Today, one-room schoolhouses still exist at District 3, District 5, and District 12, while the District 11 schoolhouse at Mendon was demolished during the summer of 2021. The South Madison Community School Corporation operates four schools within the township: Pendleton Elementary’s Primary Building, Pendleton Elementary’s Intermediate Building, Pendleton Heights Middle School, and Pendleton Heights High School. 


Forkner, J. (1914). Historical Sketches and Reminiscences of Madison County, Indiana. book. Anderson, IN.

Kemper, G. W. H. (1908). Education in Delaware County. In A Twentieth Century History of Delaware County, Indiana, Volume 1 (Vol. 1, p. 252). book, Lewis Publishing Company.

Helm, T. B. (1881). Mount Pleasant Township. In History of Delaware County, Indiana: With Illustrations and Biographical Sketches of Some of Its Prominent Men and Pioneers (pp. 268–269). book, Kingman Brothers.

Natali, B. L. (2007). The Impact of Caleb Mills on the Hoosier Education Debate: An Edition of Two 

Unpublished Addresses (thesis). University Graduate School, Indianapolis.

Indiana Constitution. (1851), art. 8, sec. 1.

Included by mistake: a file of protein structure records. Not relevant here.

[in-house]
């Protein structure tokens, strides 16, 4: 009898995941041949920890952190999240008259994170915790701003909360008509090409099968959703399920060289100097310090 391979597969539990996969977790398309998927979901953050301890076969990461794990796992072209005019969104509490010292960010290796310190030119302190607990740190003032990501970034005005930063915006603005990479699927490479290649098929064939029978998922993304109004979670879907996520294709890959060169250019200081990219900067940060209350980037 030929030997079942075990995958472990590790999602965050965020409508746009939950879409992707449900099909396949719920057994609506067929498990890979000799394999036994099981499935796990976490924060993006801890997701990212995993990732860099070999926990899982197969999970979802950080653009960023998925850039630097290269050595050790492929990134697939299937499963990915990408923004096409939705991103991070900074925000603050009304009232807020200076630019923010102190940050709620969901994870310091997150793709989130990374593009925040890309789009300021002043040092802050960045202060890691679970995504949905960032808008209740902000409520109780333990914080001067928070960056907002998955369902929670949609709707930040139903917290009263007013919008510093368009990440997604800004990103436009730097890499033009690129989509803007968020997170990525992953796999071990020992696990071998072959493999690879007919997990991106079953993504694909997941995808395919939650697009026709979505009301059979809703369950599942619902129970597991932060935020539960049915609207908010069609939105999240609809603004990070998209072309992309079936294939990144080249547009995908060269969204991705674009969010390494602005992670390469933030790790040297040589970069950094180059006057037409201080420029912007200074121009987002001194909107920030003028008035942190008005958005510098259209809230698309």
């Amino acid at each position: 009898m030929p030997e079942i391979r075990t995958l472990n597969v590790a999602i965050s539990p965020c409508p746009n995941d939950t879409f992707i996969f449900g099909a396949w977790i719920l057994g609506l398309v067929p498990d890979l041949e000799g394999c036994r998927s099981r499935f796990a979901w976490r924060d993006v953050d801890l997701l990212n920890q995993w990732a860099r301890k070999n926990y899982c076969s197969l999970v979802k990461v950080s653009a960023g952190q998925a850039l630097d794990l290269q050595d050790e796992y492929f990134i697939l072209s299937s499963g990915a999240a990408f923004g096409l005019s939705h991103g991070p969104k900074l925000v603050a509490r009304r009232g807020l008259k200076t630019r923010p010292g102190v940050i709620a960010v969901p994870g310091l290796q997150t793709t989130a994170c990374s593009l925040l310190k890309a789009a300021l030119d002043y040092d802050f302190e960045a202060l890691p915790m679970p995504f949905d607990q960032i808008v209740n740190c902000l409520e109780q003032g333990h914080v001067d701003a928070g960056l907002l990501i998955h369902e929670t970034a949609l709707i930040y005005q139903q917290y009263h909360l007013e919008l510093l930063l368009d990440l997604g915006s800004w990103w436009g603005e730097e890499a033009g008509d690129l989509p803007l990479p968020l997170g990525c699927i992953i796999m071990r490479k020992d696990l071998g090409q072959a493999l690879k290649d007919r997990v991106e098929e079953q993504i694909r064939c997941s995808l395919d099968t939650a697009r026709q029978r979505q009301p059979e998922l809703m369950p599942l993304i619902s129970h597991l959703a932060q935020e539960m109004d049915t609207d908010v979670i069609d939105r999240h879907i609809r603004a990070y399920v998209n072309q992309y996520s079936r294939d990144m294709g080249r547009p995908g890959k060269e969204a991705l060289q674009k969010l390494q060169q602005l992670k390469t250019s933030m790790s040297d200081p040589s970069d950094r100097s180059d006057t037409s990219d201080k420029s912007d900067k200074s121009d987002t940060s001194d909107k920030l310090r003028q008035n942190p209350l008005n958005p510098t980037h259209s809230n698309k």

Harden, S. (1874). History of Madison County, Indiana, from 1820 to 1874. book. Markleville, IN.

(1908) Sanborn Fire Insurance Map from Pendleton, Madison County, Indiana. Sanborn Map Company. map. Retrieved from the Library of Congress.

Forkner, J. & Dyson, B. (1897). Historical Sketches and Reminiscences of Madison County, Indiana. book. Anderson, IN.

(1901). Fall Creek Township. An atlas of Madison County, Indiana. map, Cleveland, OH; American Atlas Company. 

Jackson, S. T. (2021, February 8). Local folks risked their freedom to help runaway slaves. The Herald Bulletin. Retrieved December 25, 2021 from

Elwood is Leading In School Enumeration As Might Have Been Anticipated (1906, May 18). The Elwood Call-Leader. p. 3.

More Schools To Be Consolidated (1907, August 23). The Alexandria Times-Tribune. p. 1.

School Controversy Is In Court After Peaceful Methods Failed (1927, August 18). The Alexandria Times-Tribune. p. 1.

Controversy Is Over (1929, August 21). The Alexandria Times-Tribune. p. 1.

Final Study 1936 Pendleton High School Reuse Study (2011, January 31). Ratio Architects. Town of Pendleton, Indiana. 

Will Open School (1928, October 11). The Alexandria Times-Tribune. p. 1.

Huntsville School is Vacant This Year (1931, September 16). The Alexandria Times-Tribune. p. 4.

Dedicate New Gym (1937, January 11). The Alexandria Times-Tribune. p. 1.

Remodeling Old School (1937, August 9). The Alexandria Times-Tribune. p. 3.

Wyant, M. & Marsh, J. (1969 August 8). A Teacher’s Dream Turns Into Reality. The Anderson Daily bulletin. p. 8.

Griffin, D. (2008, August 21). Roundabout plans come full circle. The Pendleton Times-Post. p. 1. 

Hirsch, S. (2014, June 11). Pendleton school demolition resumes. The Anderson Herald-Bulletin. Retrieved December 28, 2021 from